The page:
Sexually Transmitted Diseases

Skip Navigation LinksHome > April 2011 - Volume 38 - Issue 4 > Chlamydia trachomatis Genotypes Among Men Who Have Sex With...
Sexually Transmitted Diseases:
doi: 10.1097/OLQ.0b013e3181fc6944
Original Study

Chlamydia trachomatis Genotypes Among Men Who Have Sex With Men in Australia

Twin, Jimmy PhD*†; Moore, Elya E. PhD*†; Garland, Suzanne M. MBBS, MD, FRCPA, FRANZCOG, Ad Eundem, FAChSHM*†‡§; Stevens, Matthew P. PhD*†; Fairley, Christopher K. PhD¶; Donovan, Basil MD, FAFPHM, FAChSHM, FRCPI∥**; Rawlinson, William PhD††; Tabrizi, Sepehr N. PhD*†‡

Collapse Box

Abstract

Background: Chlamydia trachomatis is a common bacterial sexually transmitted infection in men who have sex with men (MSM), although little is known about its distribution in Australian MSM communities.

Methods: From 2004 to 2008, 612 consecutive C. trachomatis positive anal swab and urine samples were collected for genotyping and quantification from MSM attending 2 sexual health centers (Melbourne and Sydney).

Results: The most common serovars detected were D (35.2%), G (32.7%), and J (17.7%), although these distributions changed significantly by year and city. C. trachomatis infections (2.8%) involved more than 1 serovar and only 1 lymphogranuloma venereum isolate was detected. The majority of serovar strains showed an identical omp1 genotype, with only 7.5% showing genotypic variability. Serovar G infections were not associated with overseas sexual activity; whilst individuals with serovar J were less likely to have had a prior C. trachomatis infection, and with serovar E were those who had prior C. trachomatis infection. Symptoms were present in 68% of urethral infections and 28% anal infections, and were associated with gonorrheal coinfection (13.8%), prior C. trachomatis infection (20.6%) and increasing age. A higher C. trachomatis load was identified in anal samples versus urine (1.48 × 104 genome copies/anal swab; 3.72 × 103 copies/mL urine) and no association was made to concentration including the presence of symptoms and prior C. trachomatis infection.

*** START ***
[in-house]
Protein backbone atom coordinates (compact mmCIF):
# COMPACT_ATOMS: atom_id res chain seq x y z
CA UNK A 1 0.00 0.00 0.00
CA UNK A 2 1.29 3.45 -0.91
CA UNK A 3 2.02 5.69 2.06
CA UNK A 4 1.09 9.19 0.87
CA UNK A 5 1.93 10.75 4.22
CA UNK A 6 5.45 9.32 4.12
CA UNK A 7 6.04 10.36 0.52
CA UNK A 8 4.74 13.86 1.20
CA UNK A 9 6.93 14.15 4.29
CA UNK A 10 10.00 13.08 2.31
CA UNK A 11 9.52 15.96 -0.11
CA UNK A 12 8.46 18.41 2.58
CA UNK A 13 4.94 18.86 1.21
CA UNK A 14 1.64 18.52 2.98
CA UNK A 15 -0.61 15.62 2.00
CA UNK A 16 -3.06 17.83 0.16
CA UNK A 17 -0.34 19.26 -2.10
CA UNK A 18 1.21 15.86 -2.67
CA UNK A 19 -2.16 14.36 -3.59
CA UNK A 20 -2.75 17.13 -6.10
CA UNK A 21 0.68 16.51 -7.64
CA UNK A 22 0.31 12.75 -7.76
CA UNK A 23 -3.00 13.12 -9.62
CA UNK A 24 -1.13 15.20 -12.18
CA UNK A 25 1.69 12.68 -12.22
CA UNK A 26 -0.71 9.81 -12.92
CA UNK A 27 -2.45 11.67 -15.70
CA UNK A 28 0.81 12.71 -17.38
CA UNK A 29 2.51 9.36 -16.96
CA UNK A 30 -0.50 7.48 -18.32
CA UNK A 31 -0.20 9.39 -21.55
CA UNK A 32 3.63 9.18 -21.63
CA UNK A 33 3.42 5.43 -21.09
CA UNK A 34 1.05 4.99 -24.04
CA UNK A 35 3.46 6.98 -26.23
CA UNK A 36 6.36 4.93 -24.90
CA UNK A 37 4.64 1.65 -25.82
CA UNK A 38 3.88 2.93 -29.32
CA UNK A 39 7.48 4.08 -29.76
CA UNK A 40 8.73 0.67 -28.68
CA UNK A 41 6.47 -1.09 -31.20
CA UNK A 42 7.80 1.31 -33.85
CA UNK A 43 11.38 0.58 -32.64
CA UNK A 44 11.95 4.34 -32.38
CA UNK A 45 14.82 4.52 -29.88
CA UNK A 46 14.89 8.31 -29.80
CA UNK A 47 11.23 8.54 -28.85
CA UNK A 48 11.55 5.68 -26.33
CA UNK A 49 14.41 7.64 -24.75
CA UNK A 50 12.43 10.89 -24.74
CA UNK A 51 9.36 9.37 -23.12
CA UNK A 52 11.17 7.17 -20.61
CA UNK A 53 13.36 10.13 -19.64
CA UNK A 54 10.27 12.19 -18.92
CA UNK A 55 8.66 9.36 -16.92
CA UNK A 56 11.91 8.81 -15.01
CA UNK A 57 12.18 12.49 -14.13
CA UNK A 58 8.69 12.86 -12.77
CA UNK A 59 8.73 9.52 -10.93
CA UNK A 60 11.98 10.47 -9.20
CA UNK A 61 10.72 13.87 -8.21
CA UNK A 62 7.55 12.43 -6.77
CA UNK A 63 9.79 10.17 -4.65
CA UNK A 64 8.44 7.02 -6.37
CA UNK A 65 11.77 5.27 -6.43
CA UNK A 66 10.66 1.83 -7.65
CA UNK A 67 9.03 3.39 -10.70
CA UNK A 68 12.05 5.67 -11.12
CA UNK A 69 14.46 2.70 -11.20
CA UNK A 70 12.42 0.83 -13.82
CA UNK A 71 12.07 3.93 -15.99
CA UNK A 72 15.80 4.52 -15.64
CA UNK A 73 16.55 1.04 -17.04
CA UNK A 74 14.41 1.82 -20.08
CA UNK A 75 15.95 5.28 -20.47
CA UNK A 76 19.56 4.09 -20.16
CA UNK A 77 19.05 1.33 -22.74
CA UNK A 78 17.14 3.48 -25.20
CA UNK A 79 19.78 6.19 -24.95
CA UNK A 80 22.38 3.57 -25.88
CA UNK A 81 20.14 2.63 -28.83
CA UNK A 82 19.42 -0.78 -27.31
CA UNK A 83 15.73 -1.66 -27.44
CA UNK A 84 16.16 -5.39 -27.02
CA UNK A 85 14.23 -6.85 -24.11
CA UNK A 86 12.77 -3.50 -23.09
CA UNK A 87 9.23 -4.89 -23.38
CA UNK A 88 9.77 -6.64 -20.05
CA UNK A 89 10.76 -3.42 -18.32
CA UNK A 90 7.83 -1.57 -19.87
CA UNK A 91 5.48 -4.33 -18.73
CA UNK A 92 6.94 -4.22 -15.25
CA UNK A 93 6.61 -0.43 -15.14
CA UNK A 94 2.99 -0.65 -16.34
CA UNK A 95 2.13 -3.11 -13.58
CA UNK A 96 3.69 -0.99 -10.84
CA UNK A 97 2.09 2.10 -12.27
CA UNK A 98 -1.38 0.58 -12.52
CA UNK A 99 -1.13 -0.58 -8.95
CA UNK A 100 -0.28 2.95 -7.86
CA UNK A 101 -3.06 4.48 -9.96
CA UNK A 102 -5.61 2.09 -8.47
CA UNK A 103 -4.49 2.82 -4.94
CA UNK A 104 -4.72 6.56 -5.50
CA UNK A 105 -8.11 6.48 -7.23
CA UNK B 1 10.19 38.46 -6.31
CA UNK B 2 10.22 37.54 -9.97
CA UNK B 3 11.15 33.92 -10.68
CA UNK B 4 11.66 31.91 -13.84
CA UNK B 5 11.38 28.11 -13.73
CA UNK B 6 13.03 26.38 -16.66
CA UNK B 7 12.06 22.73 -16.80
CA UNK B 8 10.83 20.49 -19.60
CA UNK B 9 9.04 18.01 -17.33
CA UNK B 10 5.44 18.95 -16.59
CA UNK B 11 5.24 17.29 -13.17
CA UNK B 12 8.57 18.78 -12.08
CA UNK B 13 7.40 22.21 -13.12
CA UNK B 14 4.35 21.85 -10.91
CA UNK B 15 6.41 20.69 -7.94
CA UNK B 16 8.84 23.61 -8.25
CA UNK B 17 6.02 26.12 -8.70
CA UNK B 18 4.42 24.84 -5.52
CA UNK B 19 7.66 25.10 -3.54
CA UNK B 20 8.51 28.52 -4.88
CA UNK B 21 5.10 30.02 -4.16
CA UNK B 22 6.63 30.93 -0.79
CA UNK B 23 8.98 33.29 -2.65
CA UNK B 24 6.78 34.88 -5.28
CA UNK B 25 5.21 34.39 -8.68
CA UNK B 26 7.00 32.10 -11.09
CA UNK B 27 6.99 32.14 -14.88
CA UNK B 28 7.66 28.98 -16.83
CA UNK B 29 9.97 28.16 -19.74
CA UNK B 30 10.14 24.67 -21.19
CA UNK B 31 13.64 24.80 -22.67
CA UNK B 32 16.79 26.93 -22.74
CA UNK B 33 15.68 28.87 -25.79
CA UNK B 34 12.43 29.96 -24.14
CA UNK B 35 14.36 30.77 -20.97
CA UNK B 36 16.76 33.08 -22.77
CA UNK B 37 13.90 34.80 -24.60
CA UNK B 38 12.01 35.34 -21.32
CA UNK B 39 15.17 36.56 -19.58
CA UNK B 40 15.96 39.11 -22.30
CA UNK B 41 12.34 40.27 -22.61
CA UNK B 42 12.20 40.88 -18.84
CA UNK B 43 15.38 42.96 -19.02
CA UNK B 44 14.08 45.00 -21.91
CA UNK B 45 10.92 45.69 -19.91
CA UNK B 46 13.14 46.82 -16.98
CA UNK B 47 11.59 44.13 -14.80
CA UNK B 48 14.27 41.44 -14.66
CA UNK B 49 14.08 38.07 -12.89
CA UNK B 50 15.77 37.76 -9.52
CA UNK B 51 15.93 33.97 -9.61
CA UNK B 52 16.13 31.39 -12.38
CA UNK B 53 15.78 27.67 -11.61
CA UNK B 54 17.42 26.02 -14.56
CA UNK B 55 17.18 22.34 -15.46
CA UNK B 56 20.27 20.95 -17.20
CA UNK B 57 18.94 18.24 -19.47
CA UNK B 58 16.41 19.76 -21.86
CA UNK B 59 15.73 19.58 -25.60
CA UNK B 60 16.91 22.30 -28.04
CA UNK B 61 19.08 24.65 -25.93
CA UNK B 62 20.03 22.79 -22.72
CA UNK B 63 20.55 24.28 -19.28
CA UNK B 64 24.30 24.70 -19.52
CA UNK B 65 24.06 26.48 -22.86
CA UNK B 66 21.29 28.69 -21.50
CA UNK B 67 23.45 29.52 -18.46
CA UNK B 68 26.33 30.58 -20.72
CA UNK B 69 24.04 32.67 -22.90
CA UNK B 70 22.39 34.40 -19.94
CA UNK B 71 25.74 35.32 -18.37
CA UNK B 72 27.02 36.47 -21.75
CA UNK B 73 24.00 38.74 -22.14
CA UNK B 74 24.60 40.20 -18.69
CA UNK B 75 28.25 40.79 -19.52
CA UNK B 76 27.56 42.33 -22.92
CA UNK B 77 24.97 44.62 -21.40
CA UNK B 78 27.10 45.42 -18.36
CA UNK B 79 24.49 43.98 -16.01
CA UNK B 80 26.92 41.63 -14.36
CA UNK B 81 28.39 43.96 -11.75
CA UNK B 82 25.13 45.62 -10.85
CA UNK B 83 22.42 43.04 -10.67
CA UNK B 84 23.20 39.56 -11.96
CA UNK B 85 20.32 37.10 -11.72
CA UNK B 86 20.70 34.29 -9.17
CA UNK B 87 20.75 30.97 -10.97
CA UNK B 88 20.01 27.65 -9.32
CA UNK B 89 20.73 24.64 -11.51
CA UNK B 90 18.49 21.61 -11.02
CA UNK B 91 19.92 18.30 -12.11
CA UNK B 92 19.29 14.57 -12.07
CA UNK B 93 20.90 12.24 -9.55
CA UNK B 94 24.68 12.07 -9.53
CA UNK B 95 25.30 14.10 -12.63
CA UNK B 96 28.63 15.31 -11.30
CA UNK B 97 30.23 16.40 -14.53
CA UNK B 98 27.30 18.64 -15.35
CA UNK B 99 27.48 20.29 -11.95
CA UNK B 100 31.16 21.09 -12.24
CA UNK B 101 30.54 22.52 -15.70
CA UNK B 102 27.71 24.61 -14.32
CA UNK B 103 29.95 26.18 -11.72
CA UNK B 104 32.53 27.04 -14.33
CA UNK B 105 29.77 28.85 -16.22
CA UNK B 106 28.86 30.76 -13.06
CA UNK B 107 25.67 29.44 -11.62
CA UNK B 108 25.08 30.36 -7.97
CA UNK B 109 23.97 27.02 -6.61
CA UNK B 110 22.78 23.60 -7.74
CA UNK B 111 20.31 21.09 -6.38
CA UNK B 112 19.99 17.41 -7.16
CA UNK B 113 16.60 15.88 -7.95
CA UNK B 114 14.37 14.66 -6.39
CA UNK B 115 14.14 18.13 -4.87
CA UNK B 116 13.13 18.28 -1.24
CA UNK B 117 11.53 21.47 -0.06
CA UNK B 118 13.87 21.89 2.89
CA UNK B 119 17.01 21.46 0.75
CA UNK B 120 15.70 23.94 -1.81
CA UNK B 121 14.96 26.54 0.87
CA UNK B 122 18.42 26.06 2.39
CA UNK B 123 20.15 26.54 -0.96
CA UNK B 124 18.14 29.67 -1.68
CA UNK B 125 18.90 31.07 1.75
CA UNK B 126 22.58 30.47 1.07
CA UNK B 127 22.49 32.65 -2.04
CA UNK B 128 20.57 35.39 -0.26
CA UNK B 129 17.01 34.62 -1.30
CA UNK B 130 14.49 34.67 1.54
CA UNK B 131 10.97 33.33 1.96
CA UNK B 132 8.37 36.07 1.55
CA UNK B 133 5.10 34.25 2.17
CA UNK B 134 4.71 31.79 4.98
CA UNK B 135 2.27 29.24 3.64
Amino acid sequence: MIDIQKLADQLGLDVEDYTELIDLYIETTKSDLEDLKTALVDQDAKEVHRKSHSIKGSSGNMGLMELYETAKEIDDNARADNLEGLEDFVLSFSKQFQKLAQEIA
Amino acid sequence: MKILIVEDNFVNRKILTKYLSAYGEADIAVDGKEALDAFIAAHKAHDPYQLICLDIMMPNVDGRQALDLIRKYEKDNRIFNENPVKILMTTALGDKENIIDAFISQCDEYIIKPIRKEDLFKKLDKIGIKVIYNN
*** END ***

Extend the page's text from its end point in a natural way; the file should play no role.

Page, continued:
Conclusions: This is the largest study of C. trachomatis serovars in MSM: it is the first to report C. trachomatis rectal loads, and provides an overview on C. trachomatis serovars and genotypic variants that circulate in Australian MSM communities.

© Copyright 2011 American Sexually Transmitted Diseases Association

Login

Article Tools

Share

Article Level Metrics